My boss has banned the words ‘Peter Schreyer’ and ‘design genius’ in the same sentence, all because he took one look at the Sportage. How the mighty fall, huh?
Schreyer’s claim to fame was as part of the Sexy Six that designed the original 1998 Audi TT, which admittedly looked like nothing that had come before…
The Nineties were mostly horrible for car design, littered with grey cladding over ovoid shapes, chrome wheels, and Eddie Bauer badges. Even then it was only Schreyer and colleagues who stood out with the TT (when it comes to a kind of mainstream vehicles only – please don’t write in to shout at me about how good the FD RX-7 looked) and revolutionised car design – especially how we looked at surfaces. Suddenly everyone realised acres of grey plastic door cladding weren’t particularly attractive. Incredibly we needed Schreyer to show us that. Nowadays, he is busy turning public perception around regarding Korean design and quality. The former is a done deal. The latter needs more work.
And then this thing comes along looking like a very confused Pikachu. All it needs is three permanent dots hovering in the air above it with a speech bubble that says ‘Huh!?’ Remember the Subaru B9 Tribeca? The universally abhorred one? It was ugly, and it seems to have directly influenced the front end of the new Sportage. Subaru had to cancel the first B9 prematurely. Kia won’t be able to make the Sportages fast enough.
Because honestly, who cares what your crossover looks like? It’s there to do a job, and it’s all subjective anyway. The bottom line is, even though it’s nowhere near the bottom yet, the Sportage costs Dh99,000 as you see it here. So really the question is, why wouldn’t you buy it?
Maybe because the engine is a bit depressing. Maybe you don’t like the mug – though I doubt you’d care. From every other angle this thing looks absolutely fine. Inside, Kia seems to have taken inspiration from Audi and BMW and blended the two interior design themes, so that can’t be a bad thing. The interior materials aren’t anywhere near German standards, or Japanese, but they’re darn close considering the money, so it’s not a fair complaint.
Moving on, considering this is basically the same thing as the Hyundai Tucson I drove in Spain last year, I’d expected it to drive just as fine. It does, and the steering is just as artificial and nobody will care, because it isn’t unnecessarily cumbersome. The engine, a 2.4-litre naturally aspirated unit worth 181 horsepower according to the manufacturer, is a bit hesitant to rev and squeeze it all out. I wish we had the modern 2.0-litre turbocharged four-cylinder rated at 241 horsepower available here, but we don’t get it so that’s that. You could do worse and choose the 155bhp base motor. For the first time, the fourth-generation Sportage offers a GT Line trim model, which happens to be our tester, which Kia says is designed for a sportier driving experience. In truth, it’s a bunch of LEDs, aluminium effect skid plates, dual exhaust pipes, and a metal effect rear diffuser, which diffuses nothing, because of course nothing says sporty like fake aluminium. The GT Line’s 19in wheels are nice, and the interior is a fine place to spend time in — with a 30mm longer wheelbase than before, I’m willing to bet there is class-leading space inside, and rear legroom stands out too. Kia and Hyundai get it all right, including if we can stop being so subjective, the design parts, but refinement is an area where the Koreans are still playing catch up. Kia is sweating the little things, like minimising vibrations in the seat while saving 2.5kg in each chair, fitting a reclining rear bench (a blessing on long journeys), lowering cabin noise intrusion (even if it’s just by 1dB) and improving safety with six airbags available. Adding the value factor and the frankly implausible level of kit on board this thing, we can conclude that if the company paid this much attention to the way Kias drive and feel on the road then the rest of the industry would be in big trouble.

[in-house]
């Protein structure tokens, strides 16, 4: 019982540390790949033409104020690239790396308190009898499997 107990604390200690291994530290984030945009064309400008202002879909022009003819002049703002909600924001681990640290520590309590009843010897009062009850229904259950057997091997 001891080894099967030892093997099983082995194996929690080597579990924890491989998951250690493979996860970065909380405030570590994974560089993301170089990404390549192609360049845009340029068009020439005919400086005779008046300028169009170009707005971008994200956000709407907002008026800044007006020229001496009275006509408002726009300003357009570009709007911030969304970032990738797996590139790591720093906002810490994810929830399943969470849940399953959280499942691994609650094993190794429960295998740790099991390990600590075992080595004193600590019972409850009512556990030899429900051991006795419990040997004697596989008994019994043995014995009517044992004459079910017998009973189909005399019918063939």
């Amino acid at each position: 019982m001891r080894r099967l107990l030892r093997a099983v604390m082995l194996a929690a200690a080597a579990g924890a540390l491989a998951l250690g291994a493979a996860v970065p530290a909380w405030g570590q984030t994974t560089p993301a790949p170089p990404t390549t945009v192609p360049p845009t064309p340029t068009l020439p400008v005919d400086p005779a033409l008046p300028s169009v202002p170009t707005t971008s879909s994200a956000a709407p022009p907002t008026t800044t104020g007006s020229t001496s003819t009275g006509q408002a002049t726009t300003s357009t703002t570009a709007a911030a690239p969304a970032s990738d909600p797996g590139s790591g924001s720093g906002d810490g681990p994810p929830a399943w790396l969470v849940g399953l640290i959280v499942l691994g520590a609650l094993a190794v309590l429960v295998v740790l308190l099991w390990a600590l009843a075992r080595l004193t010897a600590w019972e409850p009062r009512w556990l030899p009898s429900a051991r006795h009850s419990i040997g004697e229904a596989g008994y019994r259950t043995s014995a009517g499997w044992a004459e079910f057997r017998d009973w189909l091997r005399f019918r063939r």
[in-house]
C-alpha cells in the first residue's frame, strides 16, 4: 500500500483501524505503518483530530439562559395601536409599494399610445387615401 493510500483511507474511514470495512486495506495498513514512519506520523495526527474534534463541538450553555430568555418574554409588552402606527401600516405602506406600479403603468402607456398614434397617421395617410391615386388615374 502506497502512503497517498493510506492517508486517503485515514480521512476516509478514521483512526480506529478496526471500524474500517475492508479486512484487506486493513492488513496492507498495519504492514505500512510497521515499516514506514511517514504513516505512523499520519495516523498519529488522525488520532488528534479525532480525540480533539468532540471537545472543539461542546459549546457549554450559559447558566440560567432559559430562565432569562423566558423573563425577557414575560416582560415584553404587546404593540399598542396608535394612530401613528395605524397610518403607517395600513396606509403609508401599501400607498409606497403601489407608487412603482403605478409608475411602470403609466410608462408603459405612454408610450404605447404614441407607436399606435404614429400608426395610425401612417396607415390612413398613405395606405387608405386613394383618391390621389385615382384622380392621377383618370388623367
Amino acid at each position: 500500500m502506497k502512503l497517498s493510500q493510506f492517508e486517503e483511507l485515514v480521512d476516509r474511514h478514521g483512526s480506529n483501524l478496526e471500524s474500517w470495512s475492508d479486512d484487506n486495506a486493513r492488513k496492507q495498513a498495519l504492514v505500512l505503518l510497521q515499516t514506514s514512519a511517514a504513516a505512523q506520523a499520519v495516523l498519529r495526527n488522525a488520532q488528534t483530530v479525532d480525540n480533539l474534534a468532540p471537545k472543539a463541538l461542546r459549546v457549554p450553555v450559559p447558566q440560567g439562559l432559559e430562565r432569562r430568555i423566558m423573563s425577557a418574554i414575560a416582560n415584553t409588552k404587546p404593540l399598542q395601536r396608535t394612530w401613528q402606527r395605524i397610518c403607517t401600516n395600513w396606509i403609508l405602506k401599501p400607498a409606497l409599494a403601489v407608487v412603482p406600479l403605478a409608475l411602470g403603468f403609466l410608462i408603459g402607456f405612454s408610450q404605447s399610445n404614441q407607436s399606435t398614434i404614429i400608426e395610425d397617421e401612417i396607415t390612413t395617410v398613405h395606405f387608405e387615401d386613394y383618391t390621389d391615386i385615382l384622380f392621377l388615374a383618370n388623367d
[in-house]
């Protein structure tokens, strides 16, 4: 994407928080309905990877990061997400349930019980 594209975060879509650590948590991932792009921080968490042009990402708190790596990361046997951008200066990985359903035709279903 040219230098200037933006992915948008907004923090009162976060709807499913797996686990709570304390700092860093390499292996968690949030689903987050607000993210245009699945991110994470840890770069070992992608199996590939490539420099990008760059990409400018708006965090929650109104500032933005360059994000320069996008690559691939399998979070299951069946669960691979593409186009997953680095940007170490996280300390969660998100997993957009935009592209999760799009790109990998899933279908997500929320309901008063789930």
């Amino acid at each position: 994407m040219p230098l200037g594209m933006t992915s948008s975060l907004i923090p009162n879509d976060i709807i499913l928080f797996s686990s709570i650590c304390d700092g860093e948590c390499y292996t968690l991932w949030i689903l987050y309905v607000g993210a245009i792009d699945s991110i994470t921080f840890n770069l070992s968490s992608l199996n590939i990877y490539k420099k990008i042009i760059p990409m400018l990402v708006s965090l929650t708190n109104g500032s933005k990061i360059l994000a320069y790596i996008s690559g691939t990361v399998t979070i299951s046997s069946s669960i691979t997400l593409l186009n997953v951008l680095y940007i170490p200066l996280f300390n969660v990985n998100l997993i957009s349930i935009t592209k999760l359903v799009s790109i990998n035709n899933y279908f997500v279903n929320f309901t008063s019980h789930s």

Instead, this is the direction we’ve chosen to go in as a car-dependent society, because toys and equipment are easily quantifiable assets that every consumer can understand – I have more than you…
For driving feel and enjoyment behind the wheel we have to go back to the battle between subjectivity and objectivity. God forbid a manufacturer was to force you to wind up your own windows, yet always drive around everywhere with a smile. Right?